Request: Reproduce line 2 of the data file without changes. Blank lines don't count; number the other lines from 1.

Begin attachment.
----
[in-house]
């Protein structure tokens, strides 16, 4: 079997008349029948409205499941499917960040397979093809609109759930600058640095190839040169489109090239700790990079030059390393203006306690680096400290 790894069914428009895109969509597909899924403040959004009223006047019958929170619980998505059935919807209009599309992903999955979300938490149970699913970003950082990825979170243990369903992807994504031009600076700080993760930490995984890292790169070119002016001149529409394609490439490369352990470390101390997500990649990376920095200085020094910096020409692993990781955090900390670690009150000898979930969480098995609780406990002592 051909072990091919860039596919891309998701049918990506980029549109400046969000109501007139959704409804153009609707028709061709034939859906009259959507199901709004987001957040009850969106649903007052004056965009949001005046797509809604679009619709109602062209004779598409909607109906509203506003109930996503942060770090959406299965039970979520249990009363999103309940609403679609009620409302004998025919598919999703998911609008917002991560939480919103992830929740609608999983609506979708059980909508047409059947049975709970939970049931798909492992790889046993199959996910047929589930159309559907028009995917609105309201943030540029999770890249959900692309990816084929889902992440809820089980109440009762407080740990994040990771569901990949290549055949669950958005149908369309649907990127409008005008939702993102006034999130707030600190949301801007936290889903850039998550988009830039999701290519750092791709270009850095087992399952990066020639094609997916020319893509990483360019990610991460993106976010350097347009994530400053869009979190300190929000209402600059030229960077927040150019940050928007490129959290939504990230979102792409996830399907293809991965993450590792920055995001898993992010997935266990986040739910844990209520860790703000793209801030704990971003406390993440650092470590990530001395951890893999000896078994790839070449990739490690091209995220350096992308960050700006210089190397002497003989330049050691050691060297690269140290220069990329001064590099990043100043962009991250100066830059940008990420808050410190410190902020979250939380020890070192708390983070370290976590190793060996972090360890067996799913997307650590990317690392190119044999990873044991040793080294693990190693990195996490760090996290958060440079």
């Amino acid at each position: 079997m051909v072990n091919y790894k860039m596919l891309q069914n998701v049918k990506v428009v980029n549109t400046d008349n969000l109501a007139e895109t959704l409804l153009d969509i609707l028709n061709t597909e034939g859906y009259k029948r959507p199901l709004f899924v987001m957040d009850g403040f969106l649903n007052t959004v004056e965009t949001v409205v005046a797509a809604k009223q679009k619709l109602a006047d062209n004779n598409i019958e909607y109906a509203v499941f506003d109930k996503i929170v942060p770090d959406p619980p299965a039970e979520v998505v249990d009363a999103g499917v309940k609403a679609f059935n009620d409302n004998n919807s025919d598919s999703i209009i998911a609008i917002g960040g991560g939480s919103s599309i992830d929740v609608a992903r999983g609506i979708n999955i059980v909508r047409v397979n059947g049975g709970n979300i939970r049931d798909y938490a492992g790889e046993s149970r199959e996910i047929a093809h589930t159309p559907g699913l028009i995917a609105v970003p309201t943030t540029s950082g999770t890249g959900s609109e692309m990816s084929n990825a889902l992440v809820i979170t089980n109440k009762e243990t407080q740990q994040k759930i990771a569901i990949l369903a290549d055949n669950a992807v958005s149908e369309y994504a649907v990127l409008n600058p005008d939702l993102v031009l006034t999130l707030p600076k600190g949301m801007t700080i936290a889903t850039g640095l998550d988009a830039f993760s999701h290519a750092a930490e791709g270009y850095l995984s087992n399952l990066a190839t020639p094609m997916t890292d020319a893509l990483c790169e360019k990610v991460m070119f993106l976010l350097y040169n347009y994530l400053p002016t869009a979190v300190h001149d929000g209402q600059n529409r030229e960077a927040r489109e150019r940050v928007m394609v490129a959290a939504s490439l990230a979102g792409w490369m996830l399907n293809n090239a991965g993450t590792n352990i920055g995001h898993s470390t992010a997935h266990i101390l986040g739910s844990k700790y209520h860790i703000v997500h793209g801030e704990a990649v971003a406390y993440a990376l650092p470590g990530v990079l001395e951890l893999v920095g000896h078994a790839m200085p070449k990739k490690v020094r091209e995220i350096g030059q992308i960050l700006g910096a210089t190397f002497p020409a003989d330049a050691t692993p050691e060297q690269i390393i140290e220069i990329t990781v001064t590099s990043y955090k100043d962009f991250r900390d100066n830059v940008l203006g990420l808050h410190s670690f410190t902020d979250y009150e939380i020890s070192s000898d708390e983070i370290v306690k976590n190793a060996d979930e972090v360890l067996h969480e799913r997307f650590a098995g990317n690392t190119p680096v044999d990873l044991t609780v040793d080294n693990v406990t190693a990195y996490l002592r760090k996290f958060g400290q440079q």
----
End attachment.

């Protein structure tokens, strides 16, 4: 079997008349029948409205499941499917960040397979093809609109759930600058640095190839040169489109090239700790990079030059390393203006306690680096400290 790894069914428009895109969509597909899924403040959004009223006047019958929170619980998505059935919807209009599309992903999955979300938490149970699913970003950082990825979170243990369903992807994504031009600076700080993760930490995984890292790169070119002016001149529409394609490439490369352990470390101390997500990649990376920095200085020094910096020409692993990781955090900390670690009150000898979930969480098995609780406990002592 051909072990091919860039596919891309998701049918990506980029549109400046969000109501007139959704409804153009609707028709061709034939859906009259959507199901709004987001957040009850969106649903007052004056965009949001005046797509809604679009619709109602062209004779598409909607109906509203506003109930996503942060770090959406299965039970979520249990009363999103309940609403679609009620409302004998025919598919999703998911609008917002991560939480919103992830929740609608999983609506979708059980909508047409059947049975709970939970049931798909492992790889046993199959996910047929589930159309559907028009995917609105309201943030540029999770890249959900692309990816084929889902992440809820089980109440009762407080740990994040990771569901990949290549055949669950958005149908369309649907990127409008005008939702993102006034999130707030600190949301801007936290889903850039998550988009830039999701290519750092791709270009850095087992399952990066020639094609997916020319893509990483360019990610991460993106976010350097347009994530400053869009979190300190929000209402600059030229960077927040150019940050928007490129959290939504990230979102792409996830399907293809991965993450590792920055995001898993992010997935266990986040739910844990209520860790703000793209801030704990971003406390993440650092470590990530001395951890893999000896078994790839070449990739490690091209995220350096992308960050700006210089190397002497003989330049050691050691060297690269140290220069990329001064590099990043100043962009991250100066830059940008990420808050410190410190902020979250939380020890070192708390983070370290976590190793060996972090360890067996799913997307650590990317690392190119044999990873044991040793080294693990190693990195996490760090996290958060440079």